Wiltjer is a unique talent that has the potential to change an entire game for Kentucky. At 6'10" and with the ability to hit a shot from deep while having numerous post moves, he helps spread the floor for Kentucky, allowing more driving lanes for Goodwin and Poythress.

    If Wiltjer and Mays aren't scoring, it's hard to keep them on the floor, causing Calipari to play only five guys for the majority of the game. Wiltjer is a liability on the defensive end, and while Mays is a decent defender, the Wildcats would rather have Goodwin on the floor if Mays is off.

    The key to the 2012-13 season could rest on the shooting hands of Kentucky's two bench players. 

Play Team Ball

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    Like most Kentucky teams under John Calipari, there are a handful of sure-fire first-round draft picks on this year's squad. 

    The important thing is for the players to realize passing the ball and playing team defense won't hurt their stock, but rather help improve it. They showed glimpses of this in their game against Tennessee, but the Wildcats need to be consistent in swinging the ball and finding the mismatch or hot hand.

    Against Tennessee, Kentucky made sure to find Wiltjer on the outside when he was in the game or to attack the rim by getting the ball to Noel when the Volunteers' big men, Jarnell Stokes and Yemi Makanjuola, were in foul trouble. 

    Though Wiltjer was the hot hand against Tennessee, against Auburn on Saturday it could be Mays, Poythress or Goodwin. Whoever is hot, or if there's another mismatch on the interior, the Wildcats need to make sure to take advantage of that and give up the rock. 

    Even though Calipari's system involves a heavy dose of the high pick-and-roll or driving to the lane, it is predicated on distribution of the ball. If someone gets cut off while driving the lane, the goal is to kick it out to the wing for an open jumper or a lob to a big man for a dunk. 

    This is something this group of Cats need to learn. Too often they penetrate too deep in the lane and are either called for a charge, turn the ball over or force a bad shot.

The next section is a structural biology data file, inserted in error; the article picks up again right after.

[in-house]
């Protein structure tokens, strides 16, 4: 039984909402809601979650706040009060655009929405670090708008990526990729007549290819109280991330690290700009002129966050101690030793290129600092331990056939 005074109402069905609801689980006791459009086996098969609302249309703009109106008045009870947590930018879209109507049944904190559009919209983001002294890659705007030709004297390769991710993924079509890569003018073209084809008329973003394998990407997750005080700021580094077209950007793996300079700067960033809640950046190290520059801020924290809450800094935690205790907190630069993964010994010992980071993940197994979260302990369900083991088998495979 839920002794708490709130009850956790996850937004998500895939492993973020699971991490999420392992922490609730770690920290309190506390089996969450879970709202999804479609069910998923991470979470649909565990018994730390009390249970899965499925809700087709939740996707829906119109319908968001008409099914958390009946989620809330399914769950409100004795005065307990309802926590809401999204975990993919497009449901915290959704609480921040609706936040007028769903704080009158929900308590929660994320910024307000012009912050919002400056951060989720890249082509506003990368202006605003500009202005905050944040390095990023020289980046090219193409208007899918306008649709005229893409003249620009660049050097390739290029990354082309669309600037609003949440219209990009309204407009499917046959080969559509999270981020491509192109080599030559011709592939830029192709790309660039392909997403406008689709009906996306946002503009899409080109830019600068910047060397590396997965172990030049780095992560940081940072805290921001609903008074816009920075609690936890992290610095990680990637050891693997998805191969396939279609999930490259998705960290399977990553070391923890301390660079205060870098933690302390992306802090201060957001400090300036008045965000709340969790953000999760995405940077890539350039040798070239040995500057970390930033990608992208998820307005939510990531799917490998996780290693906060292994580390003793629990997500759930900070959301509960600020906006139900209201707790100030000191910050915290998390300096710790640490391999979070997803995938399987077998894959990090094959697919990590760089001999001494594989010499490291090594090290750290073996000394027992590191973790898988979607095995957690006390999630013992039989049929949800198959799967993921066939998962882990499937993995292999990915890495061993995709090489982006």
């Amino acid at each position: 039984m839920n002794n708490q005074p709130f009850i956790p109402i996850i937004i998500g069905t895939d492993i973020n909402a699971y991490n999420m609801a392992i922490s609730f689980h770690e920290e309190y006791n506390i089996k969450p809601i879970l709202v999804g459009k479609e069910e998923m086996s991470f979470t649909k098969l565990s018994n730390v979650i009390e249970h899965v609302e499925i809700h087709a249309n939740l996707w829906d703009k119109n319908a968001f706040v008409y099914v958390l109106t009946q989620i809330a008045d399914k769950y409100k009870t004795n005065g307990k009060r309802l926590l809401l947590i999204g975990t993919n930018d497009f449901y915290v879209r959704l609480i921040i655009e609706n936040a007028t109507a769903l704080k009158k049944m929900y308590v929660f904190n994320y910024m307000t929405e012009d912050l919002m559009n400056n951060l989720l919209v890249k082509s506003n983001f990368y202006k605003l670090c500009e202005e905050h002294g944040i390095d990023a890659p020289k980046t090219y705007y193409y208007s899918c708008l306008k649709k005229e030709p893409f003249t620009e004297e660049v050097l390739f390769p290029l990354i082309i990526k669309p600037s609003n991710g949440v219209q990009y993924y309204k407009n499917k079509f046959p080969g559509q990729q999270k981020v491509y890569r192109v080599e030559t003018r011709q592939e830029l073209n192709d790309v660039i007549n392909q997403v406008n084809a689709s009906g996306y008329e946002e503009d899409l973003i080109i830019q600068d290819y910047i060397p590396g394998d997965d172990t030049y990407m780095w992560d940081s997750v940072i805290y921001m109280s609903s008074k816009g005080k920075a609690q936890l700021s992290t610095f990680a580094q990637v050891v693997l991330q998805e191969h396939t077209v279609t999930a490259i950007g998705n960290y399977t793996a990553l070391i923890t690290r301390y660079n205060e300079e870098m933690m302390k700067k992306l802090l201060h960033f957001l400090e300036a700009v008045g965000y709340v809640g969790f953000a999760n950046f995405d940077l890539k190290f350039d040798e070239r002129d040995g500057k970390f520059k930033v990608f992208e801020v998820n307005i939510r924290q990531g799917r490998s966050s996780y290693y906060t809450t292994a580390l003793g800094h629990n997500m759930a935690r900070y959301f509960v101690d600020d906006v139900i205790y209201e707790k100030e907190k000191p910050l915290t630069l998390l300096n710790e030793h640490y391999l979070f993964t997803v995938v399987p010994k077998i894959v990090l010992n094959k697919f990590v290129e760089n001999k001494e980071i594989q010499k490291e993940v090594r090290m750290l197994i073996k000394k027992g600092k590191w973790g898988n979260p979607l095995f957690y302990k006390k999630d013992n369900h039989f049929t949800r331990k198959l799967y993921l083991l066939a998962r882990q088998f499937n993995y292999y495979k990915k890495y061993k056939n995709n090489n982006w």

After all, the top pick of he 2012 NBA draft, Anthony Davis, averaged the fourth-most shots on the team last year. That didn't seem to hurt his stock. 

Develop a Killer Instinct

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    Kentucky hasn't looked impressive this season due to its inability to put teams away. In their last three games, the Wildcats have held a lead in the second half and have let their opponents back in the game.

    Against Texas A&M, it cost them a win.

    In Kentucky's two-point win against Vanderbilt, it held a 16-point lead in the second half and then somehow didn't score for nearly an eight-minute stretch. This not only allowed Vanderbilt back in the game, but also caused the game to come down to a controversial call for the Wildcats to win.

    This is something that just can't happen to a team that has the potential to make a run to the Final Four.

    In its loss against Texas A&M, Kentucky took a four-point lead with just over six minutes left to play in the game before not hitting another field goal until the 1:14 mark, when the game was already out of reach.

    Some people are even questioning if Kentucky belongs in the NCAA tournament at this part of the season. Therefore, if the Wildcats are squeaking out victories against lesser opponents, it won't do anything to help their resume or push to be ranked.

    The only way the Wildcats can return to the AP Top 25 is if they start walking all over their foes in the SEC. They need to win games by 20 against the likes of Vanderbilt, Auburn and Tennessee.